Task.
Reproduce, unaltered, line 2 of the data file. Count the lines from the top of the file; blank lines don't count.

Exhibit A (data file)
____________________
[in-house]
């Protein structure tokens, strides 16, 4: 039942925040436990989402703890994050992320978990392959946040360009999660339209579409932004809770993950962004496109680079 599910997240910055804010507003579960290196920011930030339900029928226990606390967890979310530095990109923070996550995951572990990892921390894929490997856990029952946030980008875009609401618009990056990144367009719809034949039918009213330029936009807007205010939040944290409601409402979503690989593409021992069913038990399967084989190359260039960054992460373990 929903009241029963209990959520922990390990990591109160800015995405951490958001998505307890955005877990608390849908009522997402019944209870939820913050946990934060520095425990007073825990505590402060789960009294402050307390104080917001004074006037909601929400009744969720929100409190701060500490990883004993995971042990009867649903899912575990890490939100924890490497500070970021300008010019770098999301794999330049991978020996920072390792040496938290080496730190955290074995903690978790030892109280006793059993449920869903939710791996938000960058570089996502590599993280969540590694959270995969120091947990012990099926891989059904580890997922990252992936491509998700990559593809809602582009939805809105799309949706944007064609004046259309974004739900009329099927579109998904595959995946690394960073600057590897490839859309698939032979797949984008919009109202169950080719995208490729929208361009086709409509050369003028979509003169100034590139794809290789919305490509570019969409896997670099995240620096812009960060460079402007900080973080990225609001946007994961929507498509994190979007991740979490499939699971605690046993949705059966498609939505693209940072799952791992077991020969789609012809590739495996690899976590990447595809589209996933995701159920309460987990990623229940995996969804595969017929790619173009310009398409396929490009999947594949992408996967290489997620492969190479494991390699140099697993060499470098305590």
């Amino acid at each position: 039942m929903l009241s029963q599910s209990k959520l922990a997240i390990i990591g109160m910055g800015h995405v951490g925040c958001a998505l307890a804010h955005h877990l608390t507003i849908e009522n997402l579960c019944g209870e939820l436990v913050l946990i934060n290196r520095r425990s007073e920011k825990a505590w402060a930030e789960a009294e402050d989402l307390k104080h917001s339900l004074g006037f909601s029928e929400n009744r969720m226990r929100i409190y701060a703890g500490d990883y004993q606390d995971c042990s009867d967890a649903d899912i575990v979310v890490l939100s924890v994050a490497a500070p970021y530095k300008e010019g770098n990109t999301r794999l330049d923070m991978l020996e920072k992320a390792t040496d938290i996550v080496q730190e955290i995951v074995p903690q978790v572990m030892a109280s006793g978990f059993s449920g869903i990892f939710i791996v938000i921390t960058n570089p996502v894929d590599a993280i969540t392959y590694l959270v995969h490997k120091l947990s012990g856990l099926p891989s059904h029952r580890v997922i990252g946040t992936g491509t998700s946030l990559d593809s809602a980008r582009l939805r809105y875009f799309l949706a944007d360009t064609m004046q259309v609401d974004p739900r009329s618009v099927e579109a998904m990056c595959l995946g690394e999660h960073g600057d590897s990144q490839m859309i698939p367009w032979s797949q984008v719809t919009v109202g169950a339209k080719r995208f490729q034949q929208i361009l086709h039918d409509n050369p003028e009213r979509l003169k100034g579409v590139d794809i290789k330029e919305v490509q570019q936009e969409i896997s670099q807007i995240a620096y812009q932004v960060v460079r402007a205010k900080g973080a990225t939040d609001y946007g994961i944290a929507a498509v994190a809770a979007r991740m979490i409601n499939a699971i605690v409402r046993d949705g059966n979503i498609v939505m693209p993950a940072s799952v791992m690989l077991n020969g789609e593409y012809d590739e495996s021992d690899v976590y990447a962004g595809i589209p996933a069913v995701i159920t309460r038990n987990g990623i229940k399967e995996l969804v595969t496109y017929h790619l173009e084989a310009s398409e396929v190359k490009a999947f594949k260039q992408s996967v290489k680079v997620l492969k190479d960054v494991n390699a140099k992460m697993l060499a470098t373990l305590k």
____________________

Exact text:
């Protein structure tokens, strides 16, 4: 039942925040436990989402703890994050992320978990392959946040360009999660339209579409932004809770993950962004496109680079 599910997240910055804010507003579960290196920011930030339900029928226990606390967890979310530095990109923070996550995951572990990892921390894929490997856990029952946030980008875009609401618009990056990144367009719809034949039918009213330029936009807007205010939040944290409601409402979503690989593409021992069913038990399967084989190359260039960054992460373990 929903009241029963209990959520922990390990990591109160800015995405951490958001998505307890955005877990608390849908009522997402019944209870939820913050946990934060520095425990007073825990505590402060789960009294402050307390104080917001004074006037909601929400009744969720929100409190701060500490990883004993995971042990009867649903899912575990890490939100924890490497500070970021300008010019770098999301794999330049991978020996920072390792040496938290080496730190955290074995903690978790030892109280006793059993449920869903939710791996938000960058570089996502590599993280969540590694959270995969120091947990012990099926891989059904580890997922990252992936491509998700990559593809809602582009939805809105799309949706944007064609004046259309974004739900009329099927579109998904595959995946690394960073600057590897490839859309698939032979797949984008919009109202169950080719995208490729929208361009086709409509050369003028979509003169100034590139794809290789919305490509570019969409896997670099995240620096812009960060460079402007900080973080990225609001946007994961929507498509994190979007991740979490499939699971605690046993949705059966498609939505693209940072799952791992077991020969789609012809590739495996690899976590990447595809589209996933995701159920309460987990990623229940995996969804595969017929790619173009310009398409396929490009999947594949992408996967290489997620492969190479494991390699140099697993060499470098305590």